Learning from the past on 9/11

Three years ago, on the occasion of the 10th anniversary of the 9/11 attacks I shared my 9/11 story.  I wasn’t in New York or DC on that day, nor did I know anyone that was killed, but 9/11 is very personal for me nonetheless.  However, on this anniversary my mind is not focused on the events of that day, but rather what has been done since that day that is in some way related to the attacks.
We’re admonished to “Never Forget”.  Like most bumper sticker slogans, I think there is some wisdom there, but you have to get beyond the initial emotional (conditioned) response and think more deeply about what is worth remembering and also examine what we are doing based on what we remember.
I try to never forget that 13 years ago today, 2,977 people woke up with no idea they would never see the sun set ever again.  Based on that remembrance, I try to make sure to get as much as I can out of each day without pushing too hard – what’s the point of living if you can’t enjoy it?  This sort of remembrance builds up.
But I see and hear far too many that try to never forget the fear of terrorism they felt that day and anger at the religion shared by the 19 terrorists and those that supported them. Based on this fear and anger we’ve done some things and had some things done in our name that have diminished us, individually, as Americans, as “the West” and as human beings.
Going to war in Afghanistan and Iraq (twice three times as of last night) and committing acts of war (i.e. droning people to death) in many other countries in the Middle East is at the top of this list.  Thirteen years into it, we have to ask ourselves has the human cost of these wars been worth it – have we achieved what we set out to do?  There is no clear sign that these wars have given us any less to fear from terrorism – in fact they may have created even more of a terrorist threat by our actions.
The anger and fear that drove these wars have resulted in all sorts of other, secondary negative actions:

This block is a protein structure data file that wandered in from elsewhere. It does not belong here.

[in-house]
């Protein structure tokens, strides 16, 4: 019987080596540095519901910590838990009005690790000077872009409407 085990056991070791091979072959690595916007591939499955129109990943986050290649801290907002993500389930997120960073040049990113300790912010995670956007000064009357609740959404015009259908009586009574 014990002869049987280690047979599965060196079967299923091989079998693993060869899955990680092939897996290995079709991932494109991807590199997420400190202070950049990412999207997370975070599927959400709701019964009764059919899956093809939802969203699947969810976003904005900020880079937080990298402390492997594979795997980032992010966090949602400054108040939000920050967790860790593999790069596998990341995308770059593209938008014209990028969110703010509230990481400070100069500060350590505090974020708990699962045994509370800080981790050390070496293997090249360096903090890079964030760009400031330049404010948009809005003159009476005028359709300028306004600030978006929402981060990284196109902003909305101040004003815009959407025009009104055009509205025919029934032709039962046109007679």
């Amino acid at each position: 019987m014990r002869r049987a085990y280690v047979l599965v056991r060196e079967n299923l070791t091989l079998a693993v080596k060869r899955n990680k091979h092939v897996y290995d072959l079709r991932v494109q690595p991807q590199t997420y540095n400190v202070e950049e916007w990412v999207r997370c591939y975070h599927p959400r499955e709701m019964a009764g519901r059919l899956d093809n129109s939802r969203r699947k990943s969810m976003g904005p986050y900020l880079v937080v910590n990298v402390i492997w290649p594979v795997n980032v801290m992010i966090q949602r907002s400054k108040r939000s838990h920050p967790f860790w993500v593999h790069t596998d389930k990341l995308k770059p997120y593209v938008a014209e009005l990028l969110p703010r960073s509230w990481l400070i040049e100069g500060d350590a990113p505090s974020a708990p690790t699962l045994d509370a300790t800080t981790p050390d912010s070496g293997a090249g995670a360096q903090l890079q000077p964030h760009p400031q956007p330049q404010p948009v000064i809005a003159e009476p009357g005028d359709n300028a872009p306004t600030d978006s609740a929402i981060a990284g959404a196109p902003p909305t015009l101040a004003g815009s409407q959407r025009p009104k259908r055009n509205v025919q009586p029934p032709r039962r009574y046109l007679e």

• we’ve increased our debt to levels nearly beyond our ability to pay
  • we’ve collectivized (or stereotyped) and entire class of people based on their religion.  (side note: what’s odd to me about this is that the people that are most apt to call our current administration “collectivists” have no problem doing them same thing to Muslims…or Mexicans.  We have to recognize and avoid collectivism in all its forms).
  • we’ve created the surplus of military equipment that is fueling the police arms race we saw demonstrated in Ferguson (coming to a city near you)
  • we’ve allowed government agencies to violate our basic human rights as they construct a surveillance and security state that watches our every move.
  • we’ve condoned torture, which not only dehumanizes those that do it, but also creates a precedent for those that order it to be done – that they are “above the law”
  • we’ve allowed new supply channels to be opened for heroin, which in turn feeds additional terrorism (additional funds) and police militarization (additional justification).

I do believe its true that those that forget the past are doomed to repeat it, so I am not arguing for throwing the history and events on 9/11 down the memory hole.  Rather, I think its time we pack up the fear and anger of that day, because I also believe its equally true that those that don’t take the time to learn from the past are also equally doomed to repeat it.






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